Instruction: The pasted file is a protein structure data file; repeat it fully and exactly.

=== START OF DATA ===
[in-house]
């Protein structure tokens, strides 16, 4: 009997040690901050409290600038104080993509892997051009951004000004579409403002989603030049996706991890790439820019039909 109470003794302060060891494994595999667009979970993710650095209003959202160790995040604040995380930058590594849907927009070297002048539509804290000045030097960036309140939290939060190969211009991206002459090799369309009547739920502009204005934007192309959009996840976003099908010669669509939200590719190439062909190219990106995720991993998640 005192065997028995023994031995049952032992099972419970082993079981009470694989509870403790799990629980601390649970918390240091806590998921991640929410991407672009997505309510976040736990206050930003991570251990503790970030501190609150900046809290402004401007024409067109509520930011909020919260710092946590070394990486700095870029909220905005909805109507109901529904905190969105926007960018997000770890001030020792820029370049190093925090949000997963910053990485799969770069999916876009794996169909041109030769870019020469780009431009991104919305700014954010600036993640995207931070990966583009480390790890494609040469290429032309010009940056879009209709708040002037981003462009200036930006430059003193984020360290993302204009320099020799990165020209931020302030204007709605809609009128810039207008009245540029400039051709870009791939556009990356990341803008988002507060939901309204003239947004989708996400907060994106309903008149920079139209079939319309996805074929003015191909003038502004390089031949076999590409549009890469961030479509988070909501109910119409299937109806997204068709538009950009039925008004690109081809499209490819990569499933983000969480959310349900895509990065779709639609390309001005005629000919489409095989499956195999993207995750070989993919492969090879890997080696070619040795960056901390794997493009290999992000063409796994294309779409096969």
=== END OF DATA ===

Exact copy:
[in-house]
């Protein structure tokens, strides 16, 4: 009997040690901050409290600038104080993509892997051009951004000004579409403002989603030049996706991890790439820019039909 109470003794302060060891494994595999667009979970993710650095209003959202160790995040604040995380930058590594849907927009070297002048539509804290000045030097960036309140939290939060190969211009991206002459090799369309009547739920502009204005934007192309959009996840976003099908010669669509939200590719190439062909190219990106995720991993998640 005192065997028995023994031995049952032992099972419970082993079981009470694989509870403790799990629980601390649970918390240091806590998921991640929410991407672009997505309510976040736990206050930003991570251990503790970030501190609150900046809290402004401007024409067109509520930011909020919260710092946590070394990486700095870029909220905005909805109507109901529904905190969105926007960018997000770890001030020792820029370049190093925090949000997963910053990485799969770069999916876009794996169909041109030769870019020469780009431009991104919305700014954010600036993640995207931070990966583009480390790890494609040469290429032309010009940056879009209709708040002037981003462009200036930006430059003193984020360290993302204009320099020799990165020209931020302030204007709605809609009128810039207008009245540029400039051709870009791939556009990356990341803008988002507060939901309204003239947004989708996400907060994106309903008149920079139209079939319309996805074929003015191909003038502004390089031949076999590409549009890469961030479509988070909501109910119409299937109806997204068709538009950009039925008004690109081809499209490819990569499933983000969480959310349900895509990065779709639609390309001005005629000919489409095989499956195999993207995750070989993919492969090879890997080696070619040795960056901390794997493009290999992000063409796994294309779409096969």